Antonio Maffei was born in the Tuscan town of Volterra in 1450. In 1472, Antonio witnessed the sack of his hometown by Florentine mercenaries; he blamed the sack on Lorenzo de' Medici, and joined the Templar Order to seek vengeance against him.
Aiding the TemplarsEdit
- "And Father, remember, you owe us your silence. Secrets are born here, and they die here. No one is to know about the content of this letter."
- ―Uberto Alberti to Antonio, regarding the monk's silence.[src]
In 1476, Giovanni Auditore da Firenze, an Assassin and ally of the Medici family, intercepted a letter from the conspirators who participated in the assassination of Galeazzo Maria Sforza, the Duke of Milan. Giovanni brought the Venetian letter back to Florence, where he revealed it to Lorenzo and Uberto Alberti, the city's Gonfaloniere.
Uberto quickly realized that the letter held the seal of the Barbarigo family, and that its contents were encrypted with a peculiar code. He determined that translating it would take several hours, and then handed the letter to Father Maffei in order for the monk to translate its contents.
Later that night, Maffei gave the translation to Uberto, who lauded him for his skillful work, and told him to fetch Giovanni. Before leaving, Uberto made Antonio swear a vow of silence of not to inform anyone of the true contents of the letter, claiming the monk owed his silence to the Templars.
As Giovanni later arrived, he witnessed Father Maffei completing a duplicated copy of the letter. Uberto claimed they were unable to decode it, and once Antonio had finished the duplicate, Uberto gave the copy to Giovanni for him to deliver to Rome, as was its original destination.
Later that same year, after Giovanni's failure to capture Templar Grand Master Rodrigo Borgia, he returned to his home in Florence. While his wife tended to his severe wounds, Father Maffei approached the Auditore residence with armed guards, demanding entry to the home and custody of the Assassin. However, Giovanni ordered his eldest son to stall Antonio, and was able to escape through a hidden passageway. Eventually gaining entry into the home, Antonio became irritated after he realized Giovanni's escape, and left the abode.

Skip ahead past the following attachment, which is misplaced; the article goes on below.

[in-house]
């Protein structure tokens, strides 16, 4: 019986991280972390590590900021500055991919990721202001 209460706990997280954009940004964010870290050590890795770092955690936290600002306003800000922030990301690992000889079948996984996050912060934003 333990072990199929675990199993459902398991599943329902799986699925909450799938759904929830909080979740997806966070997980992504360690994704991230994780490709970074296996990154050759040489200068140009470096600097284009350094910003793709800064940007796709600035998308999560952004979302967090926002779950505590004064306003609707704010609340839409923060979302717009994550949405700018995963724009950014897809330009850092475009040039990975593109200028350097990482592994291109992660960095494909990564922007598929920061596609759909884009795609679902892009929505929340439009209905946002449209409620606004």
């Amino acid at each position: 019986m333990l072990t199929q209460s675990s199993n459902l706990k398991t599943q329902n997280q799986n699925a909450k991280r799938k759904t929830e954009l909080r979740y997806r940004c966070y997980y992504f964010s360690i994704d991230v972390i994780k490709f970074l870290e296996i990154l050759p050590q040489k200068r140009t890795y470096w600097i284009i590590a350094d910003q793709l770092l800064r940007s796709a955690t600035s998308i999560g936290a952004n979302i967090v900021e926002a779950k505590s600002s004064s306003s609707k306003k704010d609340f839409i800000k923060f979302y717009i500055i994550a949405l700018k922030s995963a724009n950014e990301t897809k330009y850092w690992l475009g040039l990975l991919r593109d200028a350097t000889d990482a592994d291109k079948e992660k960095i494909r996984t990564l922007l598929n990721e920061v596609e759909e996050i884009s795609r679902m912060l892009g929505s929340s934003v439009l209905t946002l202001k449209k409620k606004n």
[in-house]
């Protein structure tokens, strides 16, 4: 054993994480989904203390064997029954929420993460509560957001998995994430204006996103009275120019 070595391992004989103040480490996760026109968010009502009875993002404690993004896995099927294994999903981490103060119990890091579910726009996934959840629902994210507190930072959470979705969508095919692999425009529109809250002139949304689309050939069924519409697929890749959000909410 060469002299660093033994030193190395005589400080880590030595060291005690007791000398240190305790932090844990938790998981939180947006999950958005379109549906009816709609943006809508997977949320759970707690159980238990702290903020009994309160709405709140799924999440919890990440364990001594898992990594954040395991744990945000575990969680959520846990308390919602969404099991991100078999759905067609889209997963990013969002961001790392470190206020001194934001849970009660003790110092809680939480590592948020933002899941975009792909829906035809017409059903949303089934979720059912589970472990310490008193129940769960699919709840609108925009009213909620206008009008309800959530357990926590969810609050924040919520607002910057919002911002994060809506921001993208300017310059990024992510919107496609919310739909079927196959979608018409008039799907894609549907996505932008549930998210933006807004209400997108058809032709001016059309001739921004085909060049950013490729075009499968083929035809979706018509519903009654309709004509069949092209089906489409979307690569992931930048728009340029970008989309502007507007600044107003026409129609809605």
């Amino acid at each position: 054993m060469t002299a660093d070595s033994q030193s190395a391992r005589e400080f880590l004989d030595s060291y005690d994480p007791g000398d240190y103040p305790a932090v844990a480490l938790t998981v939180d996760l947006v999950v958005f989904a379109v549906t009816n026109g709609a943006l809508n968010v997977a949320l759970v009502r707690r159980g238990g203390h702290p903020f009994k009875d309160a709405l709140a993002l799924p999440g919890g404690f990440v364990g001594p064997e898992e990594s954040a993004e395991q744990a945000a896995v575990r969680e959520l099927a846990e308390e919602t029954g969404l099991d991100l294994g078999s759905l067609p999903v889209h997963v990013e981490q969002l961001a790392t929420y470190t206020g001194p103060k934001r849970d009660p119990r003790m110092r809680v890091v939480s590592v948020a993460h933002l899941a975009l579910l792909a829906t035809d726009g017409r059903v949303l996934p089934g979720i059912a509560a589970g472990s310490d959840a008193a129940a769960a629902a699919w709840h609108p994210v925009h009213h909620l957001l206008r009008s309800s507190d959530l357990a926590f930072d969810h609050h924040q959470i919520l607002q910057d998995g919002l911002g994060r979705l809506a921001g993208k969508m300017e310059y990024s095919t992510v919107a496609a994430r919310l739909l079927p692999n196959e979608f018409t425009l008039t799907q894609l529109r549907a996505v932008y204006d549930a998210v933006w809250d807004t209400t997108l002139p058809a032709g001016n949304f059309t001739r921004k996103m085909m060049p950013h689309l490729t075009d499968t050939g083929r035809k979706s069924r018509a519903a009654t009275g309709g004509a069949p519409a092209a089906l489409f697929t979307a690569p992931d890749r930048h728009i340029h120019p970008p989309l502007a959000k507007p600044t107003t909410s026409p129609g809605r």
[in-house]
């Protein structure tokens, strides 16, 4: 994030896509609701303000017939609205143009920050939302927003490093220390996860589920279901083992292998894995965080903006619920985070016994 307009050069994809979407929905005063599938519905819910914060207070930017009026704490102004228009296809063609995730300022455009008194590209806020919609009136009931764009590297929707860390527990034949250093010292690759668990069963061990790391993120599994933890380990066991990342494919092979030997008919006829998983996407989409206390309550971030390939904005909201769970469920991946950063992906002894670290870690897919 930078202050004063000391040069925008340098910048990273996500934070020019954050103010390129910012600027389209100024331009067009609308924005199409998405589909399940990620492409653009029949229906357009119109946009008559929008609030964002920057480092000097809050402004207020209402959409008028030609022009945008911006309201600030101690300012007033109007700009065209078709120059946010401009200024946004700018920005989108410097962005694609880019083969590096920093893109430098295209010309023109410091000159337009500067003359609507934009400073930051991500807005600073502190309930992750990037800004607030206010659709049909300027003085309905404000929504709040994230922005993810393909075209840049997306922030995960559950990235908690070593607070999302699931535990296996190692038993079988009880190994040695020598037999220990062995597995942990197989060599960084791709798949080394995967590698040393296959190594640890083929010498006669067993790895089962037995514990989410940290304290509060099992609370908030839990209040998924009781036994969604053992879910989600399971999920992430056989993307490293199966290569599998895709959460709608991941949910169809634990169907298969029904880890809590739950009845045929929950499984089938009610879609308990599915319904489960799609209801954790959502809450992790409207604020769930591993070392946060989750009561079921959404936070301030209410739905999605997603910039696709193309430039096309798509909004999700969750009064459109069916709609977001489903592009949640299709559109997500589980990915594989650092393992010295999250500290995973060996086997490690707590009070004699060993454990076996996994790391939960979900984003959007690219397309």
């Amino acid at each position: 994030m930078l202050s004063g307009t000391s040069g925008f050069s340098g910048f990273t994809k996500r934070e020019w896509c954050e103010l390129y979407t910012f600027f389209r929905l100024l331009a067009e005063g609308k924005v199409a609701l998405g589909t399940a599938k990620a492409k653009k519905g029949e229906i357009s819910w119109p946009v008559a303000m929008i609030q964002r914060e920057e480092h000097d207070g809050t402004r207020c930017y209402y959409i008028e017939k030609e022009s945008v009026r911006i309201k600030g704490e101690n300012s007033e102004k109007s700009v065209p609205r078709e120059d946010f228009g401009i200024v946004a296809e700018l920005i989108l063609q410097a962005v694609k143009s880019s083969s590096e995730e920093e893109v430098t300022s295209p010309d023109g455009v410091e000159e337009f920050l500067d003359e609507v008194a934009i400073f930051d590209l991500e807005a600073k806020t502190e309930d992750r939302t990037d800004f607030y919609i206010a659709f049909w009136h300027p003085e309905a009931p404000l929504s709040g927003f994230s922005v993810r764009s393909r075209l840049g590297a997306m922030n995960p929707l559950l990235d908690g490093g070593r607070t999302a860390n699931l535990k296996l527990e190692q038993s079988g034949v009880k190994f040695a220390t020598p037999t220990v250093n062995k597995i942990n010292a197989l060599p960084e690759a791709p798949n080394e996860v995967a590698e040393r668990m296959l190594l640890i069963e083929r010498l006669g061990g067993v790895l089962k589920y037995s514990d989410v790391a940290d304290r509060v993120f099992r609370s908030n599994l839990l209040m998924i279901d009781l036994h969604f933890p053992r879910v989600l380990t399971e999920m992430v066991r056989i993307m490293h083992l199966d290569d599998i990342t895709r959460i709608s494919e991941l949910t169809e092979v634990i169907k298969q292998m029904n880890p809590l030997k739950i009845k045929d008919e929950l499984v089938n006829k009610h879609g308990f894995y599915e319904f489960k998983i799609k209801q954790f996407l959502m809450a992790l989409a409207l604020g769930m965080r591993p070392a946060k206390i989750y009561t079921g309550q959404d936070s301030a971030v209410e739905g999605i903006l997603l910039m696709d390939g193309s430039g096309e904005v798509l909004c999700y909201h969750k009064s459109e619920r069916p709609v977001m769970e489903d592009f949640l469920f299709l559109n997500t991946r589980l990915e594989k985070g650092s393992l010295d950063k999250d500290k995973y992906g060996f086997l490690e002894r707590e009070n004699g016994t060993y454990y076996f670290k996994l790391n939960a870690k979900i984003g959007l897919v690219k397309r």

On 25 April 1478, Maffei convened with other Templar conspirators in the catacombs beneath Basilica di Santa Maria Novella. The conspirators discussed their plot to kill the Medici and usurp control of the city. Although Antonio himself did not speak, he made no objection to any of his fellow conspirators' comments regarding the plot. He ended the meeting by uttering the Templar motto alongside his fellow conspirators.
As planned, the conspirators gathered at the Basilica di Santa Maria del Fiore the following morning, and observed the Medici as they slowly walked towards the church. Upon catching sight of Giuliano, Bernardo Baroncelli charged at him, shouting and stabbing Giuliano multiple times with his fellow conspirator, Francesco de' Pazzi.